State of Local Government Elections in Nigeria

The local government system is a core institution in Nigeria’s governing structure. How an electoral system operates goes a long way in determining the degree of public confidence and support for the democratic system. Over the years, especially since the return to electoral democracy in Nigeria, the country’s electoral system, particularly aspects that affect the national elections, has received significant attention to making it function better in shaping and influencing the rules of political competition for state power such as what parties look like, who goes to the legislative assembly to represent the people, how accountable these representatives are to the electorate, and who governs. Marc Plattner draws attention to the link between elections and democracy in this extract; “countries that hold free and fair elections are overwhelmingly more liberal than those that do not, and countries that protect civil liberties are overwhelmingly more likely to hold free election those that do not.” In this regard, an election is a tool for opening and expanding the political space, which is critical to democracy.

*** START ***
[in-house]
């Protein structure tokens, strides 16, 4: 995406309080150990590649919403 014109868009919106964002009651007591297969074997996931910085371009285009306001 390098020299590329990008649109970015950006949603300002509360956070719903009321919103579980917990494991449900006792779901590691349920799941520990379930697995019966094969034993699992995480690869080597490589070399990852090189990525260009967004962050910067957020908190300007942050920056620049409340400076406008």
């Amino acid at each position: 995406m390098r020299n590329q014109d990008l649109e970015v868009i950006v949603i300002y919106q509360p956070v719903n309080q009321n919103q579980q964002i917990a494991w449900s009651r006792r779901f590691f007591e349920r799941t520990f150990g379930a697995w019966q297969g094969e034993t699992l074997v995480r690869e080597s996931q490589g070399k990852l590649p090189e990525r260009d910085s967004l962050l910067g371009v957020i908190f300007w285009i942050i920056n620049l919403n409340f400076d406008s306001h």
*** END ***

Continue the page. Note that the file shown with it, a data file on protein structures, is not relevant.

However, at Nigeria’s sub-national local government (LG) level, the processes and outcomes of elections are poor despite impressive historical antecedents. During colonial rule, the local government system was an essential element of the colonial administration. The Native Authority system, which was at the root of the local governance system, survived even under the military until 1975. The Murtala Administration initiated the process of local government reform through Decree No. 32 of 1975 (10), which aimed to fast-track development, especially in rural areas. The local government reforms enacted in 1976 resulted in a national system of democratic local governance. Whereas the reform process came up with substantial autonomy for the local governments, the required political will for the autonomy has been lacking. Also, some jurisdictional overlaps and ambiguities made intergovernmental conflicts almost inevitable. The Constitution of the Federal Republic of Nigeria, 1979, subsequently guaranteed critical features of the 1976 reforms with the local governance powers vested in elected local officials, with traditional rulers given an advisory role. Under the 1979 Constitution, the states had jurisdiction over local governments, which, in effect, reduced their autonomy. There was resistance to the mounting state interference in some circles. For example, the Association of Local Government of Nigeria (ALGON) was formed out of the protests by the local governments against state interference